Finally, when one is in harmony with the movement of the universe there is no need for excess striving because our actions are supported by the flow of the Tao. “He who stands on tiptoe is not ready. He who strides cannot maintain the pace.” Lao Tzu counsels us to remember that “The softest thing in the universe overcomes the hardest thing in the universe”, referring to water, a favorite Taoist symbol.

And “Because the sage always confronts difficulties, He never experiences them,” meaning that timely action, rather than procrastination or denial, smoothes the way for ease and effortlessness in our behavior and negates the need for undue force.

  • Are you aware of your Impulses? What can help you control them?
  • Are you good at dealing with things in a timely manner?
  • Are you willing to confront difficult situations?

Purposeless Wandering

The ability to maintain detachment in our actions is yet another important aspect of wu-wei. Actions which are not ego-motivated, but arise in response to the needs of the environment, lead toward harmonious balance and give ultimate meaning and purpose to our lives because they are attuned to the deepest flow of life itself. Chuang Tzu counsels us to “practice forgetfulness of results and to abandonment of all hope of profit.”

This is not to be confused with not caring. In fact, by putting aside our ego-motivated concerns we are able to be of service in a much broader and effective manner. And not being attached to results (abandoning hope of “profit”) shows that we recognize we are but collaborators in the dance of life. We can make our intention clear and act to the best of our ability and then release any ego attachment to the end result.

Non-attachment guides us to what Chuang Tzu refers to as “free and easy wandering”, unafraid of where life may take us. He refers to this type of being in the world as flowing, or more poetically (and provocatively), as “purposeless wandering!” How opposite this concept is to some of our most cherished cultural values. To have no purpose is considered anti-social, frightening, perhaps even pathological in the context of modern day living.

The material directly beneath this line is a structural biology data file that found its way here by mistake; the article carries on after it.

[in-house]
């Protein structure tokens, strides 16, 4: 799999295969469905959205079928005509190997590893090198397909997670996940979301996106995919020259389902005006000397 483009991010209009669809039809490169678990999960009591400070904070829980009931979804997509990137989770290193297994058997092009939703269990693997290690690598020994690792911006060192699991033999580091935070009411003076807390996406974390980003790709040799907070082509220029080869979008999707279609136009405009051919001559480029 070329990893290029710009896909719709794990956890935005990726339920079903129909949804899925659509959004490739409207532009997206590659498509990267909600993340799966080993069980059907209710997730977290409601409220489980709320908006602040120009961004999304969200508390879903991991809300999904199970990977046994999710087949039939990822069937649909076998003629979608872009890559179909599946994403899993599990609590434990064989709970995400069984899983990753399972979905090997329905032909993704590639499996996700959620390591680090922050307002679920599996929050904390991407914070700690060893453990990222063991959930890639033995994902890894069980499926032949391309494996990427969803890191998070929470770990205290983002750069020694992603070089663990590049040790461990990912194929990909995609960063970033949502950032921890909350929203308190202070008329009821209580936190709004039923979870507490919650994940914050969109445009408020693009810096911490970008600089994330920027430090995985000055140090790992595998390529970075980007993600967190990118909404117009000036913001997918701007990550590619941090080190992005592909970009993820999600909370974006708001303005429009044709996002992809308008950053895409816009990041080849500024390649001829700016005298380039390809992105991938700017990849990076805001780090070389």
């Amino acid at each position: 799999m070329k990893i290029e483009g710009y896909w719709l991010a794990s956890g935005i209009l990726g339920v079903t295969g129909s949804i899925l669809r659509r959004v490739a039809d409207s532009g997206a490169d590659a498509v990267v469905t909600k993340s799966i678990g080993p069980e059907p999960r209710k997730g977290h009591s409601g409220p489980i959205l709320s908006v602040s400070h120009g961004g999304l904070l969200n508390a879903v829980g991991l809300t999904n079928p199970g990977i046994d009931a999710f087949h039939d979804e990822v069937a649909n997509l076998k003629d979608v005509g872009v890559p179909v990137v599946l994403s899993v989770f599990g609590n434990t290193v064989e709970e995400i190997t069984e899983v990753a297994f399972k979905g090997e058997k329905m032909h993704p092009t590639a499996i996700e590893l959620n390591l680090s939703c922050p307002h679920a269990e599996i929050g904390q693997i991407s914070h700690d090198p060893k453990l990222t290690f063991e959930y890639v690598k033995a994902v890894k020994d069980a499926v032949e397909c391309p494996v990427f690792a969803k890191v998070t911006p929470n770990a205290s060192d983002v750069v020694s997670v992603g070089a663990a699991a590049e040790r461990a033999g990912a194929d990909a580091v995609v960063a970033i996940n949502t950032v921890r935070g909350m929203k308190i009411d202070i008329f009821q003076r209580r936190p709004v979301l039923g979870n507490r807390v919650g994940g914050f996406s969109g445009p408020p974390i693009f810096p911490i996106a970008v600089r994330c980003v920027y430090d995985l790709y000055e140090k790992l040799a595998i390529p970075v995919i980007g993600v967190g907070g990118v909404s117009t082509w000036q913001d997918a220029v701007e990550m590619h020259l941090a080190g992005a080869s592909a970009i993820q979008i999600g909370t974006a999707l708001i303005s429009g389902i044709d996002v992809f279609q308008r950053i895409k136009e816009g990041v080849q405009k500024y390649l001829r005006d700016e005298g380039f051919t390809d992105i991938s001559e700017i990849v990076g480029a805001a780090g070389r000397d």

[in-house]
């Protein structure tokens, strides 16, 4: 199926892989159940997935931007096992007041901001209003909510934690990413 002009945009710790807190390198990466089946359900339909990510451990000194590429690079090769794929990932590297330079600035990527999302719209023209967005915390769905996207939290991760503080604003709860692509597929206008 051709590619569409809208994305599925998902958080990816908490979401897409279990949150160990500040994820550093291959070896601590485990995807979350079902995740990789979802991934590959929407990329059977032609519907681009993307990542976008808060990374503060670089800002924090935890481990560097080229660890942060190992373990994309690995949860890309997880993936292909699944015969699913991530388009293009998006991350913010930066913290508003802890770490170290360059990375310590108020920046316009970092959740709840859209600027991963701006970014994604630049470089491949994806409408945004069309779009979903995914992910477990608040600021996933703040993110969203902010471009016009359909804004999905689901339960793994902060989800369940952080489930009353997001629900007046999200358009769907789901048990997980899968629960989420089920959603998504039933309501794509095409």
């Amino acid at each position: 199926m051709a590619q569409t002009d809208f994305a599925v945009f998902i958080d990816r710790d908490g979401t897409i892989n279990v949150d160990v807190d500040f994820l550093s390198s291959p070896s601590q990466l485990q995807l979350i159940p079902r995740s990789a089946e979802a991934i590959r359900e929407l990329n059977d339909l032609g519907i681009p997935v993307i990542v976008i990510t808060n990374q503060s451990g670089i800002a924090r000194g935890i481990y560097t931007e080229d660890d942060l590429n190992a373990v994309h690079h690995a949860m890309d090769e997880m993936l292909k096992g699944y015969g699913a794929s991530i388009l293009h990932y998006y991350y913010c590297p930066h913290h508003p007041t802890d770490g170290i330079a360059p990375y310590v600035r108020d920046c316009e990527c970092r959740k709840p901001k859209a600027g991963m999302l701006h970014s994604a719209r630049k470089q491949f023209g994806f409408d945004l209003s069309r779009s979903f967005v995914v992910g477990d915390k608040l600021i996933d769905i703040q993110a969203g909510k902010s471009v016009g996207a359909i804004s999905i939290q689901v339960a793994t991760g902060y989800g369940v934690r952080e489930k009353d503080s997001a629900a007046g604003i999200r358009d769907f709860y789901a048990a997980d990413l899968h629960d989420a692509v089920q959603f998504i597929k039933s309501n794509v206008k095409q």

To allow oneself to “wander without purpose” can be daunting because it challenges some of our most basic assumptions about life, who we are as humans, and what our role is in the world. From a Taoist point of view it is our beliefs – that we exist as beings separate from our surroundings and from one another, that our role is to dominate our environment, and that we can exercise willful control over all situations – that lead to a state of disharmony and imbalance. Yet, “the Tao nourishes everything,” Lao Tzu writes. If we can learn to follow the Tao, practicing non-action, then nothing remains undone. This is trusting our own bodies, understanding our thoughts and emotions, and also believing that the environment, the Tao, will provide support and guidance.


  • Are you able to allow your day “unfold?”
  • Can you let go of plans and make changes willingly?
  • Are you able to perform a task without thought of reward?
  • Going with Life’s Flow.

To allow wu-wei to manifest in our lives may initially seem challenging. And yet, if we pause to reflect on our past experiences, we will recall possibly many instances when our actions were spontaneous and natural, when they arose out of the needs of the moment, without thought of profit or of a tangible result, and when the outcome was a restoration of balance and harmony. “The work is done and then forgotten. And so it lasts forever,” writes Lao Tzu.

By listening carefully within, as well as to our surroundings, by remembering that we are part of an interconnected whole, by remaining still until action is called forth, we can perform valuable, necessary, and long lasting service in the world while cultivating our ability to be at one with the Tao. Through practice and patience we learn to recognize and flow with change. We develop flexibility. “Yield and overcome; Bend and be straight; Empty and be full.” Our own narrow concerns cease to rule us as we spontaneously identify with the larger whole, the broad stream of life. Such is the power of wu-wei, allowing ourselves to be guided by the Tao.

Lao Tzu asks: “Do you think you can take over the universe and improve it? I do not think it can be done?” He further provides the following guidance: “The world is ruled by letting things take their course. It cannot be ruled by interfering.”

Read the Tao of Daily Living Part 6.

Top photograph ©  Nagesh Jayaraman